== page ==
English is chock-full of expressions that we commonly use without any knowledge of where they come from (like "chock-full"). I'm not saying it's a problem--speakers of English tend to figure out what they mean from context, and as long as we understand each other, there's no cause for concern. But I find knowing the origin of idioms makes seeing and using them a richer experience.
For example, I heard someone the other day mention that he was, “waiting for the other shoe to drop." I knew exactly what he meant. He was anxious about some inevitable, impending event. Something had occurred that seemed to entail an unavoidable consequence. It might have been something like,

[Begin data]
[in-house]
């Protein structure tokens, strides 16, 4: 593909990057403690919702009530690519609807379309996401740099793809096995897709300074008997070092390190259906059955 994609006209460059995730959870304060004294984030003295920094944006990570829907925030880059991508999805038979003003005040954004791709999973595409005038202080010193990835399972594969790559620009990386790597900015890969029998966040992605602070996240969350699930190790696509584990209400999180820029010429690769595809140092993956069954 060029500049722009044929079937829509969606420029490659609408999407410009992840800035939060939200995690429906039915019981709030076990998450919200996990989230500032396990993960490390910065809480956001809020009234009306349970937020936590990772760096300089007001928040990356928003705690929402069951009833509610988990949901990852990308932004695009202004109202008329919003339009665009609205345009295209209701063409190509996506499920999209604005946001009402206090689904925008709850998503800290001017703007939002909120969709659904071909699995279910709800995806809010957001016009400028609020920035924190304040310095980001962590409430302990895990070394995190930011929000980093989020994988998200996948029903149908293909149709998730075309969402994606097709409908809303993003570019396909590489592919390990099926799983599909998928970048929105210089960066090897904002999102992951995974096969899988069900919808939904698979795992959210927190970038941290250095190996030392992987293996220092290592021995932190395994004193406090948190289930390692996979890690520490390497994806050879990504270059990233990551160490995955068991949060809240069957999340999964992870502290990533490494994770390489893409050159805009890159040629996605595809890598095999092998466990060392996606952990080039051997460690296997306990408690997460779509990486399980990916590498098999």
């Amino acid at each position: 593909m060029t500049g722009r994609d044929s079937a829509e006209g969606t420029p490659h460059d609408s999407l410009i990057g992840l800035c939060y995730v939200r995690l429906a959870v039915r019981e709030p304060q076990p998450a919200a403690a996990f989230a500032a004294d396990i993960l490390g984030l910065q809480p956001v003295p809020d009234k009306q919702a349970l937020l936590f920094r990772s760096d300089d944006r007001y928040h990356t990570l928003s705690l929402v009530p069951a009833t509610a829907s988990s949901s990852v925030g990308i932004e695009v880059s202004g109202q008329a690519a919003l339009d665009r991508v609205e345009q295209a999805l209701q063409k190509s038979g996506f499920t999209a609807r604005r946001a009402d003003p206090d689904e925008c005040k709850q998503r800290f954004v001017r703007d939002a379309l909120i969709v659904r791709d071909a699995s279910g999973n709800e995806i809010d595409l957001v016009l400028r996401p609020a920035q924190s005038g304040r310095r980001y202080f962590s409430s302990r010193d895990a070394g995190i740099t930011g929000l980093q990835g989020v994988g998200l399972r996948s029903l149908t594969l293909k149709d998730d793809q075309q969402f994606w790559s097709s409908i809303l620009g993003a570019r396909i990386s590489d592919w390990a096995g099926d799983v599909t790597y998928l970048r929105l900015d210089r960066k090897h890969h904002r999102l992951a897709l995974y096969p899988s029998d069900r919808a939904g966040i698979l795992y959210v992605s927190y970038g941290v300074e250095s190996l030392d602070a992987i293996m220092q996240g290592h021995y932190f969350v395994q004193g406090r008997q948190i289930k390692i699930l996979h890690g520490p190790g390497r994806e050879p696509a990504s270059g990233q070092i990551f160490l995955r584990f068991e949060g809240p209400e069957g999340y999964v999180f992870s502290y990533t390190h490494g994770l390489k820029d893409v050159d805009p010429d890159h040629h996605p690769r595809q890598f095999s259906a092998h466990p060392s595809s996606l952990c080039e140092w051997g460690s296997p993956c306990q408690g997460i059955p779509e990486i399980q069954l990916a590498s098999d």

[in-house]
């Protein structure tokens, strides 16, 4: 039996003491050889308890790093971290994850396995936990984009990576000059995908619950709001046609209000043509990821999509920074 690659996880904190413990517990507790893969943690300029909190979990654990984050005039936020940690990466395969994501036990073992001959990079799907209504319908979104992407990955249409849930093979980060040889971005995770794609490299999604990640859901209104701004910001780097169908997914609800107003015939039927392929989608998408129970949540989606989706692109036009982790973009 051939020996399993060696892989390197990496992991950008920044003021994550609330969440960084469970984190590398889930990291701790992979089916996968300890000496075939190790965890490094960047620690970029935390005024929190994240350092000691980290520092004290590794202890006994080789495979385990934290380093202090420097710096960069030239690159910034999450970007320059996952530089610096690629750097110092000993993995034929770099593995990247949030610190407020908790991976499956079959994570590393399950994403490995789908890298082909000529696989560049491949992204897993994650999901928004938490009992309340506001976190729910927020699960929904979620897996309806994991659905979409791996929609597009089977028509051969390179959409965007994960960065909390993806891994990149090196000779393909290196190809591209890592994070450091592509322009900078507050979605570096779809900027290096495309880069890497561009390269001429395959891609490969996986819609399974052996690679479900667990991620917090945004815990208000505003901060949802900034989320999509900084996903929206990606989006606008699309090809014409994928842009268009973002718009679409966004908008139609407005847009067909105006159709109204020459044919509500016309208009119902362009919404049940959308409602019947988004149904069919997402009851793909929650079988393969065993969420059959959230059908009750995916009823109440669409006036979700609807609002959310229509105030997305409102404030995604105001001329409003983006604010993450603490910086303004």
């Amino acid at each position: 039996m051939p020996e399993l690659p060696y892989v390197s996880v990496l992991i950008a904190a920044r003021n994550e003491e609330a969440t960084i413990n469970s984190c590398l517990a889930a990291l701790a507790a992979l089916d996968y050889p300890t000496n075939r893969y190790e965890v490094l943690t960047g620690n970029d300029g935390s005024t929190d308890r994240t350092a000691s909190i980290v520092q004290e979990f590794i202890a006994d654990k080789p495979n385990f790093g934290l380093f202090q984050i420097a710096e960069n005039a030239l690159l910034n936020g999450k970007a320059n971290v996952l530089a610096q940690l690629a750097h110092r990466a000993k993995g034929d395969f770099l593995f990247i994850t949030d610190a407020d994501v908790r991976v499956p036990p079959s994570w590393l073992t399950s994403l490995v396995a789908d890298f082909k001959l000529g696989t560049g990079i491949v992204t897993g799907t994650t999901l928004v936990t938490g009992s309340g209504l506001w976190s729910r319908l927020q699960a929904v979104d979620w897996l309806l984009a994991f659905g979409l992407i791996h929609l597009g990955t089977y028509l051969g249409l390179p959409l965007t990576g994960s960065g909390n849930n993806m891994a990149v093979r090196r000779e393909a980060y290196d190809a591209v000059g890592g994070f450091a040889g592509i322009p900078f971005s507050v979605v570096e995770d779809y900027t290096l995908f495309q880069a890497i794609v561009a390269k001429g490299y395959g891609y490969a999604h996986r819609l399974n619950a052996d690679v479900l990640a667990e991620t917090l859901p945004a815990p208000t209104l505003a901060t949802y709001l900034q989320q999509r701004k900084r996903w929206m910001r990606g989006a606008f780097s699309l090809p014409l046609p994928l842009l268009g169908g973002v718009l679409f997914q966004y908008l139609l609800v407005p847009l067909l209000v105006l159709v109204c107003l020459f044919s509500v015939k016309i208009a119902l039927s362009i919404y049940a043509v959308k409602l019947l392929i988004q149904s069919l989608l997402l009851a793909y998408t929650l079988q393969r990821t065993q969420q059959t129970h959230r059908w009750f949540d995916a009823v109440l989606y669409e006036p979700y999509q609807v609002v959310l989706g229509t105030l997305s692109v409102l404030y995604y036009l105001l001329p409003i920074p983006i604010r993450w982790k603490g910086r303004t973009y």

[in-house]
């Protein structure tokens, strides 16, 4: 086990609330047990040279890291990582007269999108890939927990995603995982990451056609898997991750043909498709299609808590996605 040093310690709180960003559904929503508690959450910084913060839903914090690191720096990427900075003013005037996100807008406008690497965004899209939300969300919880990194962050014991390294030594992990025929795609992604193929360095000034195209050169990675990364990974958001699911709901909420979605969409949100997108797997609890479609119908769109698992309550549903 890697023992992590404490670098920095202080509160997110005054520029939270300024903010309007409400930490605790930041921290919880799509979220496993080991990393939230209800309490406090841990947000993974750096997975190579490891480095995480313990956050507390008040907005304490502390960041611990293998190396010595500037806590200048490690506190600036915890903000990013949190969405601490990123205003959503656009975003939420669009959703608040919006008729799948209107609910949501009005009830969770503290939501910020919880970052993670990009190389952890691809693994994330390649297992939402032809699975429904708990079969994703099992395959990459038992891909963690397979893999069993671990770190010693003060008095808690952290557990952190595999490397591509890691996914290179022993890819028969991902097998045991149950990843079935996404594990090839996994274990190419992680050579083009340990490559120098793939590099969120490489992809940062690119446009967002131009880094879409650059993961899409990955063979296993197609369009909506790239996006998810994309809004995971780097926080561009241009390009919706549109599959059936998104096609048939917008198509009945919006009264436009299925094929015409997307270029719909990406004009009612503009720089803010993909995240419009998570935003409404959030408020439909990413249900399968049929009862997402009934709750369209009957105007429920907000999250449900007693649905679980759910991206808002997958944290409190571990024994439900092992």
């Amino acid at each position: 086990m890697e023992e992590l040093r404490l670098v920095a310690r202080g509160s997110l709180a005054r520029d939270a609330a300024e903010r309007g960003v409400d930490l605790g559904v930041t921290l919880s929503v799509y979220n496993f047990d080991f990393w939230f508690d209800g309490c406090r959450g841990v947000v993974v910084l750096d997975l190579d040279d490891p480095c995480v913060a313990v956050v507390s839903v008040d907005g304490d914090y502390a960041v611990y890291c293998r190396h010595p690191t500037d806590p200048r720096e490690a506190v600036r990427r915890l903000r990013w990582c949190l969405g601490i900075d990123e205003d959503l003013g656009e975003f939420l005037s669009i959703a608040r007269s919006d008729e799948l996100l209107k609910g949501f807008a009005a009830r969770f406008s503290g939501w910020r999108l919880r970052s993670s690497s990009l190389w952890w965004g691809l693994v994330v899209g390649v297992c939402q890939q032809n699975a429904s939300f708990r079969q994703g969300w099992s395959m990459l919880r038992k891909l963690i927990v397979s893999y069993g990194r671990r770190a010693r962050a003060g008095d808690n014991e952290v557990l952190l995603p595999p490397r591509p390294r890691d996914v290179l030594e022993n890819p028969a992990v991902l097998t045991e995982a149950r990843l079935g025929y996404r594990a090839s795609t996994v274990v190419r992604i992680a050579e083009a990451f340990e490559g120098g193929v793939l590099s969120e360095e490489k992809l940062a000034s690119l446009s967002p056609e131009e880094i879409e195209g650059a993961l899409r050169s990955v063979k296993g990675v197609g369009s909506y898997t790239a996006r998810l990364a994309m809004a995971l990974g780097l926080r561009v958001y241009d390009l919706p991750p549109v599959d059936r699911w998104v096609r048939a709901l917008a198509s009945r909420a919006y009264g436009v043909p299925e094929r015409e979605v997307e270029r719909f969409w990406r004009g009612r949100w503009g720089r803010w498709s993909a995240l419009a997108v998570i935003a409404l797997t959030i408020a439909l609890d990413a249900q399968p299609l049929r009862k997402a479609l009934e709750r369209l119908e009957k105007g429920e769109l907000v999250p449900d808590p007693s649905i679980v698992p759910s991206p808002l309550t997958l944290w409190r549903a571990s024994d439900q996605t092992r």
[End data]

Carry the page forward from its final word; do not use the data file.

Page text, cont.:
The boss announced after the budget meeting that layoffs in our department are likely. Now we’re all waiting for the other shoe to drop.
As with many idioms, the origins of waiting for the other shoe to drop are a bit hazy, but the consensus is that the expression comes from an old joke that might have been part of a vaudeville routine.
A man comes home late to his room in a crowded boarding house. As he gets ready for bed, he removes a shoe and drops it with a thump on the floor. Remembering that his downstairs neighbor often complains of late-night noise, he takes off the other shoe and puts it down gently. After he settles under the covers, an irritated voice from the apartment below shouts, “When are you going to drop the other shoe?”
It's not a great joke, I have to admit. But it explains the expression.